Coming back from Monterey on a weekday can be tricky. You want to wait until rush hour is over, but you don’t want to leave too late, or you’ll get caught in it at the other end.
Since I’d left my laptop cord in the Bay Area, I couldn’t spend my morning pounding out a blog post, as I usually do. I cleaned up, packed up, and once the suitcase was rolled to the gate, my two dogs started whining.
“Don’t leave us behind!”
I suited up the dogs, Pepper in her choke chain, and Daisy in her Thunder shirt and purple harness over it. Daisy hates the car, but the shirt does help her by squeezing her tight like a wrapped burrito.
We were in the car by 9:30, a record! I dropped off a donation bag downtown and grabbed the new Carmel Pinecone, which comes out every Friday. We were Highway 1 by 9:44.
“We’ll be home before noon,” I said to the dogs.
Everyone was moving along at 65 to 70 mph, not much traffic on the road. Then I saw it.
A tire flying off to the right, then dirt flying about four cars up from me.
I slowed down and came to a full stop. Men were getting out of their cars. I sat tight with the dogs.
What had happened?
I saw one guy collecting debris on the road and giving it to someone. My view was blocked, but I knew my lane would be clear if that guy would get back in his truck and get going.
The Beatles were playing on the CD player (yes, I am a dinosaur). I watched two of the three drivers get back into their cars and trucks. Then the first guy got into his truck, and there was movement.
I quickly merged into the other lane, and soon I was weaving my way around the black pick-up truck, turned sideways with its tailgate rammed up against the bridge railing — no tire, no wheel, just the axle sitting on the road. I looked to the right. The wheel was butted up against the bridge railing on the other side.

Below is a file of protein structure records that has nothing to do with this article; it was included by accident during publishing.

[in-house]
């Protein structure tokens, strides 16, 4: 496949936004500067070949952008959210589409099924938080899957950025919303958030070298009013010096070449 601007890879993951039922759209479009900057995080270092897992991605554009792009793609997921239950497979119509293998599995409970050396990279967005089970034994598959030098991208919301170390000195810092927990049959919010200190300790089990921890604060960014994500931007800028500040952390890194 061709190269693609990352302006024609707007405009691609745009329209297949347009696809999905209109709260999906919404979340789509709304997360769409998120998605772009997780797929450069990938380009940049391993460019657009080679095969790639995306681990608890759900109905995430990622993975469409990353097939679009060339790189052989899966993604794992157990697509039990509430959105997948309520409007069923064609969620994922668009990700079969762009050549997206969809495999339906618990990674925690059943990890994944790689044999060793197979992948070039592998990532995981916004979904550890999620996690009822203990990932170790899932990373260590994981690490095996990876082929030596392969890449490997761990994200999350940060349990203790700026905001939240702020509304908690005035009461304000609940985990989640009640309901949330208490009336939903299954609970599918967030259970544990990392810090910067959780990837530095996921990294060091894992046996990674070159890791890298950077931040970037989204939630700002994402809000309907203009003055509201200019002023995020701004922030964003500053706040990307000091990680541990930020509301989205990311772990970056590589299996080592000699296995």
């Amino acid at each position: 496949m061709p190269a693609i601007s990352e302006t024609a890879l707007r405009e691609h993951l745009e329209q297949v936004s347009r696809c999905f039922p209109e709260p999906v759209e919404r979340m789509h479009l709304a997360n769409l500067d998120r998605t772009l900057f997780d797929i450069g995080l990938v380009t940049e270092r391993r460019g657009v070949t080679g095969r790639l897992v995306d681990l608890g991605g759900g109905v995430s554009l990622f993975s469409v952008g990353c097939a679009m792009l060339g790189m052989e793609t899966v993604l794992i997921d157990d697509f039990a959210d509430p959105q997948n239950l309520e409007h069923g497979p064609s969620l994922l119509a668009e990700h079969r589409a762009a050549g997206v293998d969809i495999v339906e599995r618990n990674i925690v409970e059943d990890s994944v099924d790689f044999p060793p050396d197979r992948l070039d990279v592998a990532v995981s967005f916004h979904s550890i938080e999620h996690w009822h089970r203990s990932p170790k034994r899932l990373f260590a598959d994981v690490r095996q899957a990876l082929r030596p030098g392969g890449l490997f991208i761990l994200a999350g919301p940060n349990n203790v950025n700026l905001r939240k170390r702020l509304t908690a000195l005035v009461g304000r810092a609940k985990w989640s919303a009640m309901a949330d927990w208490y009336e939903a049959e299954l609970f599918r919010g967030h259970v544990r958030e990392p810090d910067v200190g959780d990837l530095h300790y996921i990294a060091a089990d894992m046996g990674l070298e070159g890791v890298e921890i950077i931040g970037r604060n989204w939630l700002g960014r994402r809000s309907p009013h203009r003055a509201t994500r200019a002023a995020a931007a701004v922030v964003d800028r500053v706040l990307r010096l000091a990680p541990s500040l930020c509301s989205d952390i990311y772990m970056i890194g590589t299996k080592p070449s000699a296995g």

The wheel came off, not just the tire, the whole wheel!
The pick-up driver was pacing while on his phone. It was a miracle that no one got hit or hurt.
I called 911 and got my town in the Bay Area.
“You have to actually dial it,” the woman said. “You’ve programmed in your local number, and we can’t help you.”
II punched 9-1 and got a message that my call could not be completed.
It’s hard going 65 mph and trying to dial the phone. No wonder it’s illegal.
I tried again, got the local dispatcher and told her about the pick-up truck on the northbound lane of 101 just south of Betabel Road.
“The other callers said it’s southbound,” the dispatcher said.
“I am coming up on Gilroy,” I said. “I promise you that it is on the northbound side. I just passed the guy.”
A few seconds earlier, I would’ve been part of the accident. A few minutes later and we would’ve been sitting there for a good long time.
This is the second time I have been right behind a 101 accident south of Gilroy. This is the second time I am thankful to be okay.
We did get home before noon, but it could’ve turned out much differently.
Couldda Wouldda Didda
Even though I was grooving out to Magical Mystery Tour, I was still paying attention and saw the tire and the spray of dirt up ahead. I slowed down, and so did everyone else. No one got hurt.